Author: Judy Twigg, Ph.D., June 6 2017 - works on issues of health, demographic change, and health systems reform in Russia and Eurasia, as well as evaluations of health reform and communicable disease control projects (including factors behind the polio outbreak in Ukraine) across the former Soviet Union, sub-Saharan Africa, and other parts of the world. She is professor of political science at Virginia Commonwealth University and a senior associate (non-resident) with the Russia and Eurasia Program at the Center for Strategic and International Studies.
It has become commonplace to talk about nearing the "finish line" on polio eradication, but critical challenges remain along the last mile. Courageous vaccinators confront a varied array of daily challenges and threats. Anti-vaxxers scare away vulnerable parents and families with disproven claims about links between vaccines and autism, leading to serious recent measles outbreaks in Italy and Romania, among theme park vacationers in California, and among Somali-Americans in Minnesota. Russian media groundlessly blame the neuromuscular disorder that keeps their country's 2017 Eurovision contestant in a wheelchair on the polio vaccine she received as a child. And although bipartisan support on polio remains solid in the United States, financial and technical support to other key global health initiatives is in question.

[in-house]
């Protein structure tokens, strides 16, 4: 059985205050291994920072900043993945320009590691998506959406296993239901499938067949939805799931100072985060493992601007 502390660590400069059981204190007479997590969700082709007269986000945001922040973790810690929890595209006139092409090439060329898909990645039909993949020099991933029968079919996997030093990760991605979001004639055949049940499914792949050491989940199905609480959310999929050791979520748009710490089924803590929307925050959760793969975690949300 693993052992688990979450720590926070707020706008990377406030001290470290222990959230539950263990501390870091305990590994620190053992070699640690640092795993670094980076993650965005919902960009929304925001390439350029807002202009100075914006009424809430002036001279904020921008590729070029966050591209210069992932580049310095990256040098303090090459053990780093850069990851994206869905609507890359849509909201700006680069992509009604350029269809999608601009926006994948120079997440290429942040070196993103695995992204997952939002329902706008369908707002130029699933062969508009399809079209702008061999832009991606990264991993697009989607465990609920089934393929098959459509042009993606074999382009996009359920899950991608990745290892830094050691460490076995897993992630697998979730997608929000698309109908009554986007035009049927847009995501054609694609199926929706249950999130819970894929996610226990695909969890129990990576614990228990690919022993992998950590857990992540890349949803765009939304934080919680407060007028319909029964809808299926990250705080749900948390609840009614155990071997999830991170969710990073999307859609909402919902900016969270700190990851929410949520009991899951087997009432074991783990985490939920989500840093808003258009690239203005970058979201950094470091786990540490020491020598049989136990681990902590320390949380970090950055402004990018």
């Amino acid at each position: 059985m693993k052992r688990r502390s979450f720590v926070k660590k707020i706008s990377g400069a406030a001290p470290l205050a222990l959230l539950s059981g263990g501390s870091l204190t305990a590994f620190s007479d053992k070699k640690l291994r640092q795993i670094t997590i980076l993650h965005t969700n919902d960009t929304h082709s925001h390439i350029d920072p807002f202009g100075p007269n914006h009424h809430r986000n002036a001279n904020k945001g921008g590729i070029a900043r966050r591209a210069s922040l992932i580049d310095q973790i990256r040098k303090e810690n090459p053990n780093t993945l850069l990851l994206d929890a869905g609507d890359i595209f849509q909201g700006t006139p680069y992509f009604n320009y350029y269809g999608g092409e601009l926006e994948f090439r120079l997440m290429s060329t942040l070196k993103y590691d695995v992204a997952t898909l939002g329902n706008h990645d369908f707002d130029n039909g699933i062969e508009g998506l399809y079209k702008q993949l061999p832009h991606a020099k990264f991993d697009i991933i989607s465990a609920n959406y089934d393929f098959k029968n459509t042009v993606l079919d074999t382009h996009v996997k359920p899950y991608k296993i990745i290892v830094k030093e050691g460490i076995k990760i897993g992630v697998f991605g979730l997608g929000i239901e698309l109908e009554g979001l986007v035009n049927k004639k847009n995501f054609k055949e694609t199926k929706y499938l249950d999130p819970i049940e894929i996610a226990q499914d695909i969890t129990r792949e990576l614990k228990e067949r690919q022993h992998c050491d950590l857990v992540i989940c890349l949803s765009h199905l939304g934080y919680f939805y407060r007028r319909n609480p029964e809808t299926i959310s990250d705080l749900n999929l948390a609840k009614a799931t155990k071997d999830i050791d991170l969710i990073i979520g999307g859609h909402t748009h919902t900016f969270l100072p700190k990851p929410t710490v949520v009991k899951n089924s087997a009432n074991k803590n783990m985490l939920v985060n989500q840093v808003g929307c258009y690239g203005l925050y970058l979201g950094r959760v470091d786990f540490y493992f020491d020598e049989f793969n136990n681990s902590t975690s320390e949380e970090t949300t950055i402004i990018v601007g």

Yet glimmers - beacons, even - of hope crop up in some of the most unlikely places. One of those is today's Ukraine. In the summer of 2015, Ukraine burst onto the global polio landscape with two cases of vaccine-derived poliovirus in a western province closer to seven other European capitals than its own, Kyiv. A perfect storm of catalyzing factors had been producing increasingly desperate warnings for almost a decade from those who were paying attention. State financing for vaccines was inadequate and mistimed. The May 2008 bacterial meningitis death of a teenager in Donetsk was (wrongly) blamed on his recent vaccination for measles and rubella; the anti-vaccine sentiment that emerged was stoked by sensational news and social media, leading to a health ministry moratorium on vaccine distribution and the firing of the country's chief sanitary inspector. Health professionals grew increasingly skittish, on the hook for potential criminal prosecution in case of adverse events following immunization. Parents lost confidence in the entire system. Not surprisingly, vaccination rates plummeted, from near full compliance in the early 2000s to below half in 2013. Polio vaccines reached only 14% of infants in the first half of 2014.